Malcolm X is a 1992 biopic film directed by Spike Lee about the life of African American leader Malcolm X. The film chronicles Malcolm X's life from his troubled childhood in the 1940s through his rise to become one of the most influential figures in African-American history. Malcolm X's story is told through a combination of archival footage, original interviews, and dramatic re-enactment scenes. The film also covers his extensive work to improve the lives of black Americans, his rise as a leader of the Nation of Islam, and his disillusionment with the Nation. The film was a critical and commercial success, earning Nominations for two Academy Awards and the Palme d'Or at the 1992 Cannes Film Festival.
From Norman Jewison, starring Denzel Washington, Vicellous Shannon, Deborah Kara Unger, Liev Schreiber
The Hurricane is an American biographical sports drama film directed by Norman Jewison. It stars Denzel Washington as Rubin "Hurricane" Carter, a former middleweight boxer who was wrongly convicted of murder and sentenced to life in prison. The film follows the story of Carter's fight to prove his innocence and gain his freedom, aided by a group of Canadians, including attorney Myron Bedard (played by Dan Hedaya) and author Sam Chaiton (played by John Hannah). In the film, Carter's case is re-examined by Bedard, and investigative journalist Lesra Martin (played by Vicellous Reon Shannon) becomes inspired to help prove his innocence. With the help of Bedard and Martin, Carter is eventually released from prison after being wrongfully convicted for twenty-six years. The film also stars Liev Schreiber, Deborah Kara Unger, and Harris Yulin. The Hurricane is based on the true story of Rubin "Hurricane" Carter and his eventual release from prison thanks to the hard work of Carter and his supporters.
From Ava DuVernay, starring David Oyelowo, Carmen Ejogo, Oprah Winfrey, Tom Wilkinson
Selma is a 2014 historical drama film directed by Ava DuVernay and based on the 1965 Selma to Montgomery voting rights marches led by James Bevel, Hosea Williams, and Martin Luther King Jr. The film tells the story of the three-month period in 1965 when King organized a series of civil rights marches from Selma, Alabama, to the steps of the state capitol in Montgomery to secure the right to vote for African-Americans. The film stars David Oyelowo as King, and features Carmen Ejogo, Tom Wilkinson, and Common in supporting roles. The film received critical acclaim and was nominated for Best Picture at the 87th Academy Awards, and also received four Golden Globe Award nominations, including Best Motion Picture – Drama, Best Director for DuVernay, and Best Actor for Oyelowo. The film dramatizes the story of the Voting Rights Act of 1965, which ended legal discrimination and harassment of African-Americans in the United States when they attempted to register to vote.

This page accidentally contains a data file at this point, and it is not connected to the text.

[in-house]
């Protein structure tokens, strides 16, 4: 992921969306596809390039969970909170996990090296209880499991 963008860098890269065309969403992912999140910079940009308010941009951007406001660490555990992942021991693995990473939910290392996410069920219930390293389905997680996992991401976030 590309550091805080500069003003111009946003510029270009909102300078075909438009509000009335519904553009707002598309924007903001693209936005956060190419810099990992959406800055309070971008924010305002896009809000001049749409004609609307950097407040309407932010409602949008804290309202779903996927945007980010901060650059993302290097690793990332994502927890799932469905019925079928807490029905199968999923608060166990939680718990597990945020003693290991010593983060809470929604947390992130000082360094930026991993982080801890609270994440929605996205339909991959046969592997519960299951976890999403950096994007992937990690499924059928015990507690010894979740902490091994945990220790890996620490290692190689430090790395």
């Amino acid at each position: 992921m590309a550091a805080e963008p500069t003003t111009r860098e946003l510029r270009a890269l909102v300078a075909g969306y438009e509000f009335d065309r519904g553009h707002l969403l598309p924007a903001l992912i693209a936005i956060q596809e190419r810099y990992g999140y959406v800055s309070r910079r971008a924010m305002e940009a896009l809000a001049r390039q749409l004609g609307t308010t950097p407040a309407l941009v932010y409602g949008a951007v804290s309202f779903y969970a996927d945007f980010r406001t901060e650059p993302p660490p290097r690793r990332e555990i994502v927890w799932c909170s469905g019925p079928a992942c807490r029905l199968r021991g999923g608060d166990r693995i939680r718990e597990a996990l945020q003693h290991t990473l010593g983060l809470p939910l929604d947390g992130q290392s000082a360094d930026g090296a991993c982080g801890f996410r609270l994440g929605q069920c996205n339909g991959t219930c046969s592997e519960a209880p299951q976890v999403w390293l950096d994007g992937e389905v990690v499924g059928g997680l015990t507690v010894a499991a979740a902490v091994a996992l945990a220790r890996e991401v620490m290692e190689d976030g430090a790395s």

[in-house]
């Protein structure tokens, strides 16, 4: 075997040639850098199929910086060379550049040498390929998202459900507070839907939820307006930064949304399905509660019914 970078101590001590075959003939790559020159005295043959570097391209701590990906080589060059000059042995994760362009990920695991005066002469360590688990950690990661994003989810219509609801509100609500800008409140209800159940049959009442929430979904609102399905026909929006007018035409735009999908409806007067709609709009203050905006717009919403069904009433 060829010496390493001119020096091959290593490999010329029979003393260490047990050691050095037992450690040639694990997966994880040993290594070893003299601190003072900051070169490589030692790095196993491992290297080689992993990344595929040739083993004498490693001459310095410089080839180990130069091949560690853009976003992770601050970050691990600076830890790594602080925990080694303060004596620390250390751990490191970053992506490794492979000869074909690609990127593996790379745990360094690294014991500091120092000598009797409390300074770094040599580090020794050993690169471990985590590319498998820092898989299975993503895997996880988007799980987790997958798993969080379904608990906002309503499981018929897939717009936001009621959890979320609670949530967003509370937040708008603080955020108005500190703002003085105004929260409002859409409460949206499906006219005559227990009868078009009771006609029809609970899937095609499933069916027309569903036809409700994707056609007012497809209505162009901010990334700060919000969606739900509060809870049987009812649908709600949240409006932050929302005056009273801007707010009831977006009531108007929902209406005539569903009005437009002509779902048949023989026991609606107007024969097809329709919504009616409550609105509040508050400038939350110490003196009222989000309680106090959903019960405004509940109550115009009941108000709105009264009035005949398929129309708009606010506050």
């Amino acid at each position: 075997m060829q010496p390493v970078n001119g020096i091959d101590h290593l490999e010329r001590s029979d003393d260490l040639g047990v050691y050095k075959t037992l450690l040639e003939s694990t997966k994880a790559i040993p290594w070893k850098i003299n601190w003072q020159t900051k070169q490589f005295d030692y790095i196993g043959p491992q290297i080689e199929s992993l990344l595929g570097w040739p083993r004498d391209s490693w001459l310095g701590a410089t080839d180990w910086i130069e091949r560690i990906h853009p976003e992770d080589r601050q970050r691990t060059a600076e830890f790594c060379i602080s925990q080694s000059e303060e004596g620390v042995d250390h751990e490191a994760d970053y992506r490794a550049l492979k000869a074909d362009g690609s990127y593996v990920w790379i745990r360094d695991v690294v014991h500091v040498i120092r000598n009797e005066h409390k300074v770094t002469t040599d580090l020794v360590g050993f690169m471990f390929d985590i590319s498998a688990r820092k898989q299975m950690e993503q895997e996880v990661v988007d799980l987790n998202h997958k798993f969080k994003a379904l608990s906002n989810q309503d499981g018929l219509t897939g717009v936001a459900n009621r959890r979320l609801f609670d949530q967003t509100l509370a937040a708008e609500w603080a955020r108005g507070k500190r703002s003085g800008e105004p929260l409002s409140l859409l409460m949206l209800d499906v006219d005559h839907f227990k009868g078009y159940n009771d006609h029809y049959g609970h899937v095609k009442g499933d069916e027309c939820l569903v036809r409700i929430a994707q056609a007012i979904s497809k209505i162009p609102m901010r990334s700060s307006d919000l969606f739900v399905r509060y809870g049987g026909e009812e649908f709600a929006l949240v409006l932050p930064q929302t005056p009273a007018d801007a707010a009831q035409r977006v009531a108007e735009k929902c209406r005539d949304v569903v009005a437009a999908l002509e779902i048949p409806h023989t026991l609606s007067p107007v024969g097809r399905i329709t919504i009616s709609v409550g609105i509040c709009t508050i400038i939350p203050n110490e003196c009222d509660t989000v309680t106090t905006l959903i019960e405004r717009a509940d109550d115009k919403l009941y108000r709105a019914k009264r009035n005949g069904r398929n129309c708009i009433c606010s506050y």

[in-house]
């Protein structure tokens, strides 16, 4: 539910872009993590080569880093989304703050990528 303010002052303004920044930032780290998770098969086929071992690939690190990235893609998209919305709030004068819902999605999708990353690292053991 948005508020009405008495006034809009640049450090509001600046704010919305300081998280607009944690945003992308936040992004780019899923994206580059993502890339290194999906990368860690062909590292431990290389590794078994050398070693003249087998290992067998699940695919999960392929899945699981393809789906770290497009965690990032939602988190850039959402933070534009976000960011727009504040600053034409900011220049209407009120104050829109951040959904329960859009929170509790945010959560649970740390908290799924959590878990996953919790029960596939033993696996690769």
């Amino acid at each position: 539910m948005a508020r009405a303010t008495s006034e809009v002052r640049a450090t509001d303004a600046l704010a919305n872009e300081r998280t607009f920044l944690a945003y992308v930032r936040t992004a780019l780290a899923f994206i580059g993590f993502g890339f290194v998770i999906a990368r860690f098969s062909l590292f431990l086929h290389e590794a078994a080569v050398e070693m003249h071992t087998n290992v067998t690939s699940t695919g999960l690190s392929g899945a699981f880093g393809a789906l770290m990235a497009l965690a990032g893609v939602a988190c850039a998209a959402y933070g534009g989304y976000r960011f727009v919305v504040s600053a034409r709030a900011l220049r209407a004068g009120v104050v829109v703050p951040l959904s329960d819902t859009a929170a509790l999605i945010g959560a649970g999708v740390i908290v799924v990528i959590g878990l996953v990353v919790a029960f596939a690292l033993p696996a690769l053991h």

From Brian Helgeland, starring Chadwick Boseman, T.R. Knight, Harrison Ford, Nicole Beharie
42 is a biographical sports drama that tells the story of Jackie Robinson, the first African-American man to play in Major League Baseball. The film follows Robinson's historic signing with the Brooklyn Dodgers, his struggles with racism both on and off the field, and his eventual triumph over adversity and hatred. Along with Robinson, the film also features appearances from other key figures in baseball history such as Branch Rickey, Pee Wee Reese, and Leo Durocher. With its powerful message of overcoming adversity, 42 is an inspiring and thought-provoking look at one of the most important figures in baseball history.
From Richard Pearce, starring Sissy Spacek, Whoopi Goldberg, Dwight Schultz, Ving Rhames
From Steven Spielberg, starring Daniel Day-Lewis, Sally Field, David Strathairn, Joseph Gordon-Levitt
From Bruce Beresford, starring Morgan Freeman, Jessica Tandy, Dan Aykroyd, Patti LuPone
From Kasi Lemmons, starring Don Cheadle, Chiwetel Ejiofor, Bruce McFee, Mike Epps
From John Singleton, starring Jon Voight, Ving Rhames, Don Cheadle, Bruce McGill
From Lee Daniels, starring Forest Whitaker, Oprah Winfrey, John Cusack, Jane Fonda
From Jeff Nichols, starring Ruth Negga, Joel Edgerton, Will Dalton, Dean Mumford
From Michael Mann, starring Will Smith, Jamie Foxx, Jon Voight, Mario Van Peebles
From Jeb Stuart, starring Emily Alyn Lind, Michael Rooker, Natalie Alyn Lind, Ricky Schroder